This past summer I expanded my vegetable garden, adding some additional space to the preexisting garden. The land I took in, however, was not in very good shape. It had been occupied for several years by a dead pine tree that over the years had dropped many pine needles and cones. Not only did I have to remove the pine tree and it’s stump, I then needed to cultivate the soil. I began to do this by bringing in some additional dirt, working it in with the existing dirt, and removing (by hand) rocks and other debris that surfaced in the cultivation of the plot. While I improved the seedbed it did not yield as nice or productive a harvest of vegetables as the preexisting garden plot did. I will need to continue working on the foundation of this new seedbed so that it will produce a better yield.

Thankfulness leads to the improvement of our hopefulness seedbed. When we practice thanksgiving it’s as if we aerate the soil, infusing it with oxygen and nutrients that will produce better results. In life those better results from cultivating thanksgiving frequently translate into a more positive, hopeful disposition.

No wonder Paul was so purposeful in the verbiage of his opening prayer to the Philippians. It’s as if he knew that his Big, True and Hopeful statement about giving thanks was going to have a lasting impact on that community of faith (and others) far exceeding his own life. Here’s hoping your expressions of thanksgiving can yield similar dividends this year and beyond.

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Giving Thanks When You Do Not Feel Like It

As the Thanksgiving holiday fast approaches it looks as though we will be celebrating it in different ways this year. Many families will forego the larger extended family gatherings. Travel that brings households together from across the state or nation is being discouraged. Plans are being made for virtual gatherings, or smaller gatherings where check-ins can be had through Facetime or Zoom meetings. All of this is of course due to the continued spread of the Coronavirus, which is clearly in the midst of a surge in most places.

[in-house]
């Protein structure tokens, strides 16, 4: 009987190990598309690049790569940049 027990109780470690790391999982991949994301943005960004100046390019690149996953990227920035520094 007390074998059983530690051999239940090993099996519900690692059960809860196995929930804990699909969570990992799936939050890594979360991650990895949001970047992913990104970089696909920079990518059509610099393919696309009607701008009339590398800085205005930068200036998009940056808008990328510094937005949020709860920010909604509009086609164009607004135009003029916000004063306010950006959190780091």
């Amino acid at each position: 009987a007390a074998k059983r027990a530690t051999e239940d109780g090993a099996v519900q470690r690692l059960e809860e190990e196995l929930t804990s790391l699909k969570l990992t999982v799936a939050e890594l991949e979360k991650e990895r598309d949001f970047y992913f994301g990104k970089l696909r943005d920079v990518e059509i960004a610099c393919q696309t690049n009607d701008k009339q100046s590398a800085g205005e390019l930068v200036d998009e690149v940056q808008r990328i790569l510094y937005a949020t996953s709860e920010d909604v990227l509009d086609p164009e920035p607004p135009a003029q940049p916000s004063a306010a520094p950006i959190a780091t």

Given these circumstances, and the impact Covid-19 continues to wield on many other facets of life, I found myself thinking lately that I’m kind of over all of it. (Or I wish we could be). I never thought, as a pastor, I would discourage people from coming to church once in the course of a year, let alone twice. Just as we were enjoying and doing pretty well with some additional in-person gatherings, we’ve felt it best to pull back on those in an abundance of caution. But man, it just stinks to have to do this again! And it’s difficult to break that news to people – even people who agree with it, let alone those who have different opinions. So, for much of the past few days I’ve not been feeling overly thankful. In fact, given all that 2020 has thrown our way, I – like a lot of people – would just as soon usher it out the door; if only that would solve all our challenges.

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Filed under Christian Faith, Holy Days, Hope, Ministry, Spiritual Formation